Health related stories.

People leave the Alaska Airlines airport terminal in Bethel on April 29, 2020. YKHC CEO and President Dan Winkelman says that less than 50% of inbound passengers volunteer for testing at the airport.
Katie Basile / KYUK

The Yukon-Kuskokwim Health Corporation is putting pressure on the Bethel City Council to mandate COVID-19 testing at the airport. YKHC is arguing that the city has the legal authority to pass such a law, and now they’re bringing in the region’s state senator and the Alaska Department of Law to weigh in. Those arguments appear to be gaining some traction with the city. 

This scanning electron microscope image shows SARS-CoV-2 (in yellow), the coronavirus that causes COVID-19, isolated from a patient in the U.S., emerging from the surface of cells (in blue/pink) cultured in a lab.
National Institute of Allergy and Infectious Diseases – Rocky Mountain Laboratories

After four days with no new cases, the Yukon-Kuskokwim Health Corporation announced three new cases of coronavirus on Aug. 27. 

Yukon Kuskokwim Correctional Center
Aleina Tanabe / KYUK

No new cases have emerged at either state facility in the two weeks since two Bethel courthouse employees and three Bethel jail employees tested positive for COVID-19.


Update: The deadline for this program has been extended to Sept. 30.

A sign on Napakiak’s boat landing welcomes people to the community. Napakiak Mayor Joann Slats says that the sign is constantly moved back as the riverbank erodes. September 8, 2018.
Anna Rose MacArthur / KYUK

At least four Yukon-Kuskokwim Delta communities are locked down as the number of coronavirus cases climbs across the region

Aniak, Alaska
Alaska Department of Commerce

A COVID-19 case in Aniak has put the hub community into lockdown. That means public buildings have been closed, and residents are ordered to stay in their homes.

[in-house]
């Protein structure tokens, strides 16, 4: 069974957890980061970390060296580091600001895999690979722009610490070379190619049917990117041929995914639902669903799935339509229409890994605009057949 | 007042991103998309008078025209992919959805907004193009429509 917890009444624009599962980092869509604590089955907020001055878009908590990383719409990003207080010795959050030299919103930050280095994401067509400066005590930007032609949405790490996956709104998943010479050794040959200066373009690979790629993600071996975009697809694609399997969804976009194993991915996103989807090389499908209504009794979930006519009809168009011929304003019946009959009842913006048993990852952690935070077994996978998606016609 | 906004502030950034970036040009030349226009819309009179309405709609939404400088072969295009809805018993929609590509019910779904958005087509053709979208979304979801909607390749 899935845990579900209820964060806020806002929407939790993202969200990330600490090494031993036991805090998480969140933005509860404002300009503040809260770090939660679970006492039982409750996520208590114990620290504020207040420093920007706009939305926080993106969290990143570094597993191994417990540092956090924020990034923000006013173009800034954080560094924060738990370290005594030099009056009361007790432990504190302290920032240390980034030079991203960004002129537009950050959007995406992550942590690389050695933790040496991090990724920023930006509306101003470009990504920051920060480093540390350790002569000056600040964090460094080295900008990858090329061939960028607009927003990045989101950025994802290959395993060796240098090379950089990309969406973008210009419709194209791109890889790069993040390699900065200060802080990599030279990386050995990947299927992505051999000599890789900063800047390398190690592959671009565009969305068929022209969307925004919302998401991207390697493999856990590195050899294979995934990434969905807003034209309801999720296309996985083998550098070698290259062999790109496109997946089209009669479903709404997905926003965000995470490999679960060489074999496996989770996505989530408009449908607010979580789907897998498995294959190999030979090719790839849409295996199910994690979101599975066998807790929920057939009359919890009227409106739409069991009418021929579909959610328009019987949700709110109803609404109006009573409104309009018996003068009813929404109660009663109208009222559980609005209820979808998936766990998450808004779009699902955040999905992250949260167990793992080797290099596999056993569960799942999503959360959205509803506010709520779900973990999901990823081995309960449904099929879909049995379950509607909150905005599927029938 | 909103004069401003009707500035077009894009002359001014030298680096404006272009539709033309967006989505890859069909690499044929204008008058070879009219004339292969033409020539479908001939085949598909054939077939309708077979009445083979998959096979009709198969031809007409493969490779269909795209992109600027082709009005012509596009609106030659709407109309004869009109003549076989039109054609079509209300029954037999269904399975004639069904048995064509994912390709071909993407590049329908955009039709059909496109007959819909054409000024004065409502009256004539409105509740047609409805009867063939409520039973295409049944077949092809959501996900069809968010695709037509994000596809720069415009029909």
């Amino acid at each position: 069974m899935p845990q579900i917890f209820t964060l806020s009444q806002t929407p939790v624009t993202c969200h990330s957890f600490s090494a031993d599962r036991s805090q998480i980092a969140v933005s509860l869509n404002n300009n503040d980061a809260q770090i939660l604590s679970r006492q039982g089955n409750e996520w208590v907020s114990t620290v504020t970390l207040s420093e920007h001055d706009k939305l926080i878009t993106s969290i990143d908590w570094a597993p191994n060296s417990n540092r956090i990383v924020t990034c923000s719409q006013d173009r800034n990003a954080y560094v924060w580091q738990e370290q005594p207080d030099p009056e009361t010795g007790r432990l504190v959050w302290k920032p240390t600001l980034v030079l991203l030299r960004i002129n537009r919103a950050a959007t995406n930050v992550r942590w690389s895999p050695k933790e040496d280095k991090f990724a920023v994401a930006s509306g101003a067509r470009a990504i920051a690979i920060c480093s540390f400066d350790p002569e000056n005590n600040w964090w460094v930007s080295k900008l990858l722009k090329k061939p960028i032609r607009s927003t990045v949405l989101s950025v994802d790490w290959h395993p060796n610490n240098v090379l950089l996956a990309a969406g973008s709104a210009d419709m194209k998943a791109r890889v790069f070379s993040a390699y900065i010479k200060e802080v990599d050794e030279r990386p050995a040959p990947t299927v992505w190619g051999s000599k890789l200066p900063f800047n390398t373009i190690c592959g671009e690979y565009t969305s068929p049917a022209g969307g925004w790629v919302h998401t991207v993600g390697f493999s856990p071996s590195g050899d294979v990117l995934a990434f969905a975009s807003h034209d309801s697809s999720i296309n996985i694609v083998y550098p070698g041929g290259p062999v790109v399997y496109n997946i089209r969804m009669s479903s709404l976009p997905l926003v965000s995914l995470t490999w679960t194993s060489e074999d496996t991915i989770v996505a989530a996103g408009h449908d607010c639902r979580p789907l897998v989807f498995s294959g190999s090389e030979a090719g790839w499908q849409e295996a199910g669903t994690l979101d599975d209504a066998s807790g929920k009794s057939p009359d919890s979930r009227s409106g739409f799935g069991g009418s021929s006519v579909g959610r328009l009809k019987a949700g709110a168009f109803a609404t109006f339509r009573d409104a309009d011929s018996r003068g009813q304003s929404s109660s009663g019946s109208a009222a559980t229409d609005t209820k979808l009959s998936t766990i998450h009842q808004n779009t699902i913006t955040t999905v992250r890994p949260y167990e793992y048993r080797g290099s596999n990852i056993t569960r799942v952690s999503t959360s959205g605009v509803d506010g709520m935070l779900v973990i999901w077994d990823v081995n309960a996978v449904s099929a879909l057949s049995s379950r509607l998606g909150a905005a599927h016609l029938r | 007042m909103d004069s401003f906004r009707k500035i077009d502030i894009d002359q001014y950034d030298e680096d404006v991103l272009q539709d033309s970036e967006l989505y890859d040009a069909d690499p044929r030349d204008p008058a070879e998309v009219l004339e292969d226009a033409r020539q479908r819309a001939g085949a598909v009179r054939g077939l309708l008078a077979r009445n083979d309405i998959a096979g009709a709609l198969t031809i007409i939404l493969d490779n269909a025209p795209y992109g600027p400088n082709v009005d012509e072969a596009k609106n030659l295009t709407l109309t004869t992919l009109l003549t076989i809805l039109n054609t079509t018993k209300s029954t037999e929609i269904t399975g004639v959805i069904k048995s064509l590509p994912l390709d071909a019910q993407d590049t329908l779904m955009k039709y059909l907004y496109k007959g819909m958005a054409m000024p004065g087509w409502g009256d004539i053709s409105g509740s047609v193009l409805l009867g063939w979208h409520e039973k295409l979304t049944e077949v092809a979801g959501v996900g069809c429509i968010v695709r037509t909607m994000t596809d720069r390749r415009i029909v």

Glenn Kameroff and Nastasia Kameroff drowned in the Kuskokwim River on August 21, 2020 between Kalskag and Aniak.
Google Maps screenshot

Two Kalskag residents drowned on the morning of Friday, Aug. 21 after their boat capsized in the Kuskokwim River. Searchers found the overturned boat about 15 miles downriver from Aniak, according to an online dispatch from Alaska State Troopers. The two deceased are Glenn Kameroff and Nastasia Kameroff.

A COVID-19 testing sample at the Yukon-Kuskokwim Health Corporation.
Katie Basile / KYUK

The number of positive coronavirus cases in the Yukon-Kuskowkim Delta skyrocketed this weekend. The Yukon-Kuskokwim Health Corporation announced 17 new cases on Aug. 22 and 23, marking the biggest spike in cases since mid-August. All 17 patients are currently self-isolating.

Courtesy of Google Maps

A Nunapitchuk resident died of coronavirus in the Bethel hospital on Wednesday, August 19. Nunapitchuk mayor Noah Wise confirmed that the resident was born and raised in the Yukon-Kuskokwim village, left to live in Anchorage, and then returned this summer to their home.

Greg Kim / KYUK

Since March, the Yukon-Kuskokwim Delta’s remote location has protected its residents from the spread of the coronavirus. Other than by barge, the only way to access the area is through the region’s biggest airport in Bethel. But case numbers are beginning to rise as more people travel out of the region, and bring the virus back with them when they return.